Posted by in Features.

Director: Joe Johnston
Starring: Benicio Del Toro, Anthony Hopkins, Emily Blunt, Hugo Weaving
Rating: 16
Remakes and re-imaginings are all the rage these days. Thankfully, 2010’s ‘The Wolfman’ can stand apart as one that is genuinely enjoyable.
It follows the attempts of Lawrence Talbot to seek out his brothers’ killer in his hometown of Blackmoor. It soon becomes clear that it was no mere man who murdered Talbot’s brother, and a multitude of horrifying revelations soon follow.

The film nails the aesthetic of the 1800s perfectly, giving the audience a moody and atmospheric setting for some unnerving moments. Perhaps the film could be likened visually to Tim Burton’s ‘Sleepy Hollow’, with a bleak and misty town being the centre point.

There are some genuinely flat out horror moments littered throughout the film and it more than lives up to its 16 rating (the squeamish need not apply). The transformations from man to wolf are presented with impressive CG that makes the scenes very effective. Thankfully though, the crew decided to stay true to the original monster movies by ensuring the Wolfman himself uses no digital trickery. The make-up work is extremely impressive and as such really harkens back to classic years of cinema.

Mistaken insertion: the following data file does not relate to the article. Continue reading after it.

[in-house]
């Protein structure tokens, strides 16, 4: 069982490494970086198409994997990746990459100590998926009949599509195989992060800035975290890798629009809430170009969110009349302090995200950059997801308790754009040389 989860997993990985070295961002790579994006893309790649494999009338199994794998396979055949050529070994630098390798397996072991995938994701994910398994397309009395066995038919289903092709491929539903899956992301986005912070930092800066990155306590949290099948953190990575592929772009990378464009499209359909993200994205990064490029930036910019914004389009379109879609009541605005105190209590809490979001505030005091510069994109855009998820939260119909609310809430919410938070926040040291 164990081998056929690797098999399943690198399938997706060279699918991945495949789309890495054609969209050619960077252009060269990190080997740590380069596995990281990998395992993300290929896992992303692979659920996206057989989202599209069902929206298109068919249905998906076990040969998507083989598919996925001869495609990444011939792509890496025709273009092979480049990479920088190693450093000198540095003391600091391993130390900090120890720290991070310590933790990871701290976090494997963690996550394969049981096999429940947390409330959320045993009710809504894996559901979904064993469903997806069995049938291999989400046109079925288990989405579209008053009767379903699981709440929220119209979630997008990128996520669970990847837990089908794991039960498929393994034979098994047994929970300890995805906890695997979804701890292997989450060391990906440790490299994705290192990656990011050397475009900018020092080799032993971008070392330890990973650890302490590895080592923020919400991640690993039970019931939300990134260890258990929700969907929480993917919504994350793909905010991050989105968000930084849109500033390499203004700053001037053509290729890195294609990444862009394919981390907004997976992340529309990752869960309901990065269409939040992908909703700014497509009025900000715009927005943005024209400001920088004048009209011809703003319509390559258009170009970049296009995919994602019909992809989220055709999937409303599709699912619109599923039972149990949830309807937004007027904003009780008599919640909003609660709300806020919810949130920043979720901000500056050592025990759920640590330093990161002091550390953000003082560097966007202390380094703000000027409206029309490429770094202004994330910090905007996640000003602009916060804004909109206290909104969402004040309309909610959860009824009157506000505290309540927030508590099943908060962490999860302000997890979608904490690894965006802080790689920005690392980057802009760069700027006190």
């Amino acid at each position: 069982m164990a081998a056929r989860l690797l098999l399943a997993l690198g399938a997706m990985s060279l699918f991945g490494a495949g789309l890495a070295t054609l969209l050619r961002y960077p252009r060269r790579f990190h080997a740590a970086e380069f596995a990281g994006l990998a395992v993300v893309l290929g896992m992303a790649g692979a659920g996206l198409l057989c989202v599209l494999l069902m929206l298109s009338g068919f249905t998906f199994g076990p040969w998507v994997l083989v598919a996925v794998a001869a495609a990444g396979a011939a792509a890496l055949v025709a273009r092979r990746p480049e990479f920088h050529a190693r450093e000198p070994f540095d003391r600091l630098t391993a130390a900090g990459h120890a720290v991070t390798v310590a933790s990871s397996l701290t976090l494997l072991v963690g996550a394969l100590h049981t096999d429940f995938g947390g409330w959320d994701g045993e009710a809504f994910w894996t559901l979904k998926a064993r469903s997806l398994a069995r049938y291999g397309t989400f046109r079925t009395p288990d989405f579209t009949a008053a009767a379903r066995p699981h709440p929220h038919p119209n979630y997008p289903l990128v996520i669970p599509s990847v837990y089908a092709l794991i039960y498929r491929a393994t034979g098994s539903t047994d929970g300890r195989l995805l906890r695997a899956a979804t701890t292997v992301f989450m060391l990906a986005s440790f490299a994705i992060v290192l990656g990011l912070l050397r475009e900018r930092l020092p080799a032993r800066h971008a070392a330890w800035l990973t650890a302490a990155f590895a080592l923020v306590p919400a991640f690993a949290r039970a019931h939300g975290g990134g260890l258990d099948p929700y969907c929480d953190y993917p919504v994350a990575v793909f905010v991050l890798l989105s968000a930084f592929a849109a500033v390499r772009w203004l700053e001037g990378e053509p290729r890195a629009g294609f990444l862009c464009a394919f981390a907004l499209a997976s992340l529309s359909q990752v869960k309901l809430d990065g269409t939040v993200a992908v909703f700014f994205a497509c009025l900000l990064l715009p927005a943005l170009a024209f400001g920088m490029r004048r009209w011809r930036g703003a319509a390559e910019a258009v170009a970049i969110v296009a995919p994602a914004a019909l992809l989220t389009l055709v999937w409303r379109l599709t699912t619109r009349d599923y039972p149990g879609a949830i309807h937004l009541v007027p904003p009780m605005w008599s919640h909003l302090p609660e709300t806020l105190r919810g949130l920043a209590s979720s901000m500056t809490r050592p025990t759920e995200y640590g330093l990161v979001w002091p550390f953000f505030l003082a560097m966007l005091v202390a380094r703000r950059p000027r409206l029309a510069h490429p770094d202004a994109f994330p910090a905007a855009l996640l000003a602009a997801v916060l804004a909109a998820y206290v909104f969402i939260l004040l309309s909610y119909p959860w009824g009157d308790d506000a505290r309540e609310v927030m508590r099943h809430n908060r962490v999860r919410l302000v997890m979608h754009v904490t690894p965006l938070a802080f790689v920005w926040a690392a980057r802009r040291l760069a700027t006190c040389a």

The cast give great performances considering this is a movie about a half-man half-wolf terrorizing the countryside. Del Toro’s Talbot comes across as a brilliantly jaded man, thrust into a devastating situation which he is forced to comprehend rather quickly. Hopkins gives a darkly comic performance as Talbot’s father. Emily Blunt is suitably convincing as a troubled widow with conflicting new feelings welling up. The always excellent Hugo Weaving (The Matrix Trilogy, The Lord of the Rings Trilogy) stands out as the determined old-timey inspector.

Directed with a well-balanced amount of shock-horror and humour, The Wolfman does its job as a modern monster movie which chooses not to tamper with the formula yet still provides a particularly pleasing ride for those in the mood for a scare.

Reviewed by Christopher Carton, Claregalway.